Gone Writing in the Rainforest

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So I’m off for a few days – with a notebook, camera, and other writers.  I am heading into the  rainforest.

My family are staying behind, but will be busy enjoying catching up with some of the extended family and going to an AFL match in Brisbane.

I was so happy this morning as I have steadily been working on my memoir as other projects progress, and have now almost completed writing my childhood to teenage years.  The draft is at 25,000 words.

So far I have a firm focus of looking at the powers that helped me to deal with racism as a child growing up.  The threads in the narrative are beginning to come together in a way that pleases me.

I have a picture book manuscript to do some more work on before sending off to my mentor again, and will take that one  and a few others on retreat with me to refine its ending.

Enjoy your weekend. I am sure I will have plenty to say after returning from the retreat.

Although perhaps I will be too busy writing to say much!

 

June

 

 

 

 

Bread Crumbs, Stars and Cassowaries

Sending out twitter stars, and social media bread crumbs to lead you here   KICKSTARTER MAGIC FISH DREAMING.

There is a super fun poem about cassowaries going into Magic Fish Dreaming; it was inspired by seeing them everywhere searching for food when the cyclones had been through.  

This young cassowary had headed into Tully after cyclone Larry and was looking for food.

He was later relocated safely back to his rainforest home.

chatwithacassowary

(18 days to go in the kickstarter campaign)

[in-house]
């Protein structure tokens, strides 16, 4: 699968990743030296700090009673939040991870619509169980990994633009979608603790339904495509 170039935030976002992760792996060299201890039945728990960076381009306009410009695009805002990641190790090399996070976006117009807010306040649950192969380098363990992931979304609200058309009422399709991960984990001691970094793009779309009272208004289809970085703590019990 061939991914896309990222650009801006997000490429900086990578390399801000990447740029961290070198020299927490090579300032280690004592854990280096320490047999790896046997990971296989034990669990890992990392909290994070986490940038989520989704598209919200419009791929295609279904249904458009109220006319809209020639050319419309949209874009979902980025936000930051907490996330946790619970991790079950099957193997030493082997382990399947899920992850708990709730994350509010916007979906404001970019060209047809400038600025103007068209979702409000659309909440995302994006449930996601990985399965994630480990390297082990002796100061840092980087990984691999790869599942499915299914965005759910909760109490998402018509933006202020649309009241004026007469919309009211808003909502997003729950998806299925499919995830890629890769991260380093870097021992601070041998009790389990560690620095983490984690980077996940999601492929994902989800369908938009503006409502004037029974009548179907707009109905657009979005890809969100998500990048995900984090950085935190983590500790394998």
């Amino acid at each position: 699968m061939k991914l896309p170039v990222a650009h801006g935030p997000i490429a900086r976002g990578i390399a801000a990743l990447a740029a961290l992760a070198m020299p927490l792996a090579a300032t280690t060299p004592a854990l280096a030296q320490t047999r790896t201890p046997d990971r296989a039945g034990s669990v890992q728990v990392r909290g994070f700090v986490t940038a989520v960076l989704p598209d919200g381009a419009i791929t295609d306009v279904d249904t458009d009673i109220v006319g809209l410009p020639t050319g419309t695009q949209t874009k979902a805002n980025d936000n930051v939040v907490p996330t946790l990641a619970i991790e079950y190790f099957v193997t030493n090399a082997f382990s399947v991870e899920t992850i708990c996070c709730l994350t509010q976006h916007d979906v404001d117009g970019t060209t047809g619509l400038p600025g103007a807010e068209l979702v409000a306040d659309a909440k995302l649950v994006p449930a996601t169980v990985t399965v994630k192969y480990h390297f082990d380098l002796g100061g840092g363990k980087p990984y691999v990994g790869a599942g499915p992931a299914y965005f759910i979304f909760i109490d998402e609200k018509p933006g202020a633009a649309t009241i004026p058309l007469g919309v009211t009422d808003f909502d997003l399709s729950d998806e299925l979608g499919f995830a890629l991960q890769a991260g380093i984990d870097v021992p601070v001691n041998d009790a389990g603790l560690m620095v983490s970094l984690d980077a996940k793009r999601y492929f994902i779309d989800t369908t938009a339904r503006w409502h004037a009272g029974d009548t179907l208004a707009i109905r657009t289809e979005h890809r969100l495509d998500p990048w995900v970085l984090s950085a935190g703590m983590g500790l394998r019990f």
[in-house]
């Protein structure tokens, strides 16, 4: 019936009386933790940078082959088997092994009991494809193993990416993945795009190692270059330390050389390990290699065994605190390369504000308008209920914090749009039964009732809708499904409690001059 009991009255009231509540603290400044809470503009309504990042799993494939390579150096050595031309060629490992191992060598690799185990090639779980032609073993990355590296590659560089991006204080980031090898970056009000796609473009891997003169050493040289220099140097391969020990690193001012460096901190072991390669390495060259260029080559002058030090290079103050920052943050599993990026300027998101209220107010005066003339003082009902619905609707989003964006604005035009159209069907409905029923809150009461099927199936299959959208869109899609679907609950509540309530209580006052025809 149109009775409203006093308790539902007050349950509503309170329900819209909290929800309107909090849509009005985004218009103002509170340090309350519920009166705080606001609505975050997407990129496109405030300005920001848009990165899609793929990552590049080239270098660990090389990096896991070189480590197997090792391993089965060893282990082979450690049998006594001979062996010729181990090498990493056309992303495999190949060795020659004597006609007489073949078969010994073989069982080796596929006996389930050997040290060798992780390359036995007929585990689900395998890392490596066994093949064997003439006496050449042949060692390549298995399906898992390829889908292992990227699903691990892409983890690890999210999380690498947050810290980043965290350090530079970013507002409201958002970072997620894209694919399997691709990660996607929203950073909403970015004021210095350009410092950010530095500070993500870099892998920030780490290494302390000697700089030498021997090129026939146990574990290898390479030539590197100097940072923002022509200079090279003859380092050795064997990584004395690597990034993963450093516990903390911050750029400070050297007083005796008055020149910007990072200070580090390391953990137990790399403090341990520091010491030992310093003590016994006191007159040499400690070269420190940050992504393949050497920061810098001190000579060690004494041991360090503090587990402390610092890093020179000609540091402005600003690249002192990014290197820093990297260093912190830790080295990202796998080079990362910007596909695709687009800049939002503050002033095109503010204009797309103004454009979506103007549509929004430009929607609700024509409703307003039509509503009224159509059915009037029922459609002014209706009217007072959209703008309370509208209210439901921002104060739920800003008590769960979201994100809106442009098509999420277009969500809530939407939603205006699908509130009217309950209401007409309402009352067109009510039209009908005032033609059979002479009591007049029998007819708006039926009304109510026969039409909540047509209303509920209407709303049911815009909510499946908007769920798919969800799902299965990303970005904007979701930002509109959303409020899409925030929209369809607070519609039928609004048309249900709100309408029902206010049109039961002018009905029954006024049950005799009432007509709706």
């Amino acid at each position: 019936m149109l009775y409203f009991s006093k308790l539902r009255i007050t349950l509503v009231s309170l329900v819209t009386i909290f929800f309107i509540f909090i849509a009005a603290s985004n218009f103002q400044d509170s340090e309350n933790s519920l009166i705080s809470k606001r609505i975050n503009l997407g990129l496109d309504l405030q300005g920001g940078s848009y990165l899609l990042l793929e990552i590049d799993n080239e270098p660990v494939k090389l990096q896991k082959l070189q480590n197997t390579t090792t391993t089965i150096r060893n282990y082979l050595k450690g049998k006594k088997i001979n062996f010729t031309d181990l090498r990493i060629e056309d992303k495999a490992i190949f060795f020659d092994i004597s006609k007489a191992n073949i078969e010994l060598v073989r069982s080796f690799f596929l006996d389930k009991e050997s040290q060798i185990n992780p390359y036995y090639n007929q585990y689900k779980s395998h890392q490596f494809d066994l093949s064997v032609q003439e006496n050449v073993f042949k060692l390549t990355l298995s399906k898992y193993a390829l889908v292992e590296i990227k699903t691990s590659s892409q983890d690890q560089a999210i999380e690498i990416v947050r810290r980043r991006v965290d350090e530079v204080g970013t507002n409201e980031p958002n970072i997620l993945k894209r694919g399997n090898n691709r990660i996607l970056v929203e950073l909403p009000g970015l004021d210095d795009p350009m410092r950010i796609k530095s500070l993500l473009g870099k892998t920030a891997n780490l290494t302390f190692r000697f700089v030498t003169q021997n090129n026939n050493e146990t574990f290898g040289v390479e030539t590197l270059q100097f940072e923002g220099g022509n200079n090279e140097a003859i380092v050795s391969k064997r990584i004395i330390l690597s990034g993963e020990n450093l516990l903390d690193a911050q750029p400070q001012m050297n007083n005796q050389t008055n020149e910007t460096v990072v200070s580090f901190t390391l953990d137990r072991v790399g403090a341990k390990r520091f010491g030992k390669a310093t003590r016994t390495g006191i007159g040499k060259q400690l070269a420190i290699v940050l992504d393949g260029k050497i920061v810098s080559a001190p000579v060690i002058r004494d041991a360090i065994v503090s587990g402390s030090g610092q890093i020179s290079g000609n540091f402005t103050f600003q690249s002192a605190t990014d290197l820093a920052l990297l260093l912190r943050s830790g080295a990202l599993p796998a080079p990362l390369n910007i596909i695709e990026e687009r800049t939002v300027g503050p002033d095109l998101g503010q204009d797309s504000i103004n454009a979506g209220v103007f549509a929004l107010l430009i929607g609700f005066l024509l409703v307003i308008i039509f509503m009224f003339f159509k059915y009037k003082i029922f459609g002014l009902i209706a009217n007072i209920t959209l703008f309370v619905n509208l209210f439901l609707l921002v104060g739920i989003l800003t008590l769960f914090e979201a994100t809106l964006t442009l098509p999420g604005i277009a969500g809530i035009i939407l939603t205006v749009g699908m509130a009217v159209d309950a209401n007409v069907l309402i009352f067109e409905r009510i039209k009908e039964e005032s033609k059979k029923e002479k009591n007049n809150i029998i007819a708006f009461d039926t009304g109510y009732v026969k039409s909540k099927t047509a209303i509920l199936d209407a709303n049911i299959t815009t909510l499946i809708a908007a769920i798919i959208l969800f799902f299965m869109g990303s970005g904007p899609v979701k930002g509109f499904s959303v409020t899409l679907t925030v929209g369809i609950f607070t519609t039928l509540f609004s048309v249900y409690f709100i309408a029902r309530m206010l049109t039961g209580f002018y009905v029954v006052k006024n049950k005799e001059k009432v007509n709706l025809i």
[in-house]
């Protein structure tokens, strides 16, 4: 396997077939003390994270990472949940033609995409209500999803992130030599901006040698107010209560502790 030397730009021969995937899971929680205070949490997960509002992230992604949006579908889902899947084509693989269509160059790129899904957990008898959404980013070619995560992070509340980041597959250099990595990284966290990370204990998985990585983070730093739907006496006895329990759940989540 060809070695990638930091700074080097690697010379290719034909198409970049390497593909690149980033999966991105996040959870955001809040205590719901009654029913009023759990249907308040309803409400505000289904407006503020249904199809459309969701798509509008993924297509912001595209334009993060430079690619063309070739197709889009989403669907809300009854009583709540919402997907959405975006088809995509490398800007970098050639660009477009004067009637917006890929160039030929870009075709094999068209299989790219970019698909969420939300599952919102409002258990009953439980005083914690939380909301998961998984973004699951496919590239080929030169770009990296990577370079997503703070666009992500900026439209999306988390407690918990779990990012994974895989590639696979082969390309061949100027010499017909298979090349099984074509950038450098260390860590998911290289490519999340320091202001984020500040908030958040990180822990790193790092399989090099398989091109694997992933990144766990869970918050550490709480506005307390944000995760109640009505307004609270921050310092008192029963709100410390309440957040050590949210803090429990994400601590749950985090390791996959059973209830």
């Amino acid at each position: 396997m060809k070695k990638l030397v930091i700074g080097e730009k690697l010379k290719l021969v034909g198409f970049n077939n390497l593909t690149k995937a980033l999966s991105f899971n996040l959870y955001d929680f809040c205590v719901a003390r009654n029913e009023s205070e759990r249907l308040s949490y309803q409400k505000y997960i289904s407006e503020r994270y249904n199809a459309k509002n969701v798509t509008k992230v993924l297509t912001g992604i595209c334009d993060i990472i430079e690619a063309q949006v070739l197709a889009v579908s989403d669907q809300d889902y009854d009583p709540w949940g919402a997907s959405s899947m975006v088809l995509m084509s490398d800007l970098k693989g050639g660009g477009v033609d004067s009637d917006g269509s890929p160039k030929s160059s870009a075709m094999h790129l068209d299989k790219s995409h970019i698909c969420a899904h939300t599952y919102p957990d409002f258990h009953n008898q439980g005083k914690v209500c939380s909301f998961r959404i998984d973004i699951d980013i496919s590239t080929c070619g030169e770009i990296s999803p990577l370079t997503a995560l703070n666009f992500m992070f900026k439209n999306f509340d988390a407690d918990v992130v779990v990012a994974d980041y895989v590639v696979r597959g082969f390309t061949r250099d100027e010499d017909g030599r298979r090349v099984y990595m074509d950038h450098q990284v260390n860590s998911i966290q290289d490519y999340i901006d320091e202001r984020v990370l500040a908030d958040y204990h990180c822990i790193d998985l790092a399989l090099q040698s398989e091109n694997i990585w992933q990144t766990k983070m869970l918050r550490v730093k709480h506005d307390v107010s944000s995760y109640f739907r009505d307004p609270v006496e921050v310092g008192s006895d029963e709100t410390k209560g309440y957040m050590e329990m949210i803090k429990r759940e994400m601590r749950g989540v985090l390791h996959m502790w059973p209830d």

So Tall Now

My eldest son is so tall now. Yet, in him I will always see  the tiny tot, looking up at me, asking ‘Are we there yet?’

Yet, I look up at him now!  He is surrounded by green lights of the rainforest.  I can see all the music in him around him, just for a moment.

so tall now
So Tall Now – By June Perkins

We went walking through a butterfly rainforest at Tully Gorge recently. Everyone else was at the BBQ, getting it ready for the 23rd anniversary of me and David and so my eldest came with his photography mad Mum.  I found the Licuala, which is such an emblem of the Cassowary Coast.

This was a plant I didn’t know before living here, but now will forever be in my vocabulary and metaphorical reach.

licuala tully gorge
Licuala Tully Gorge – by June Perkins

Yet, the most butterflies we saw were back near the BBQ, while our walk turned up mostly licuala plants  (as above) and greenery with sunbursts.

I trust manual focus and my telescopic lens for butterfly pics. Even though they can be  flighty, if they are busy eating, they almost forget a photographer is lurking.

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Butterfly Flight – By June Perkins
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Butterfly Landing – By June Perkins
Looking up to a Butterfly Landing
Butterfly Landing 2 – By June Perkins

Even though the water was tempting we didn’t go swimming as there were crocodile signs up, very unusual to see that in this commonly rafted river.  I was happy because I photographed the butterflies.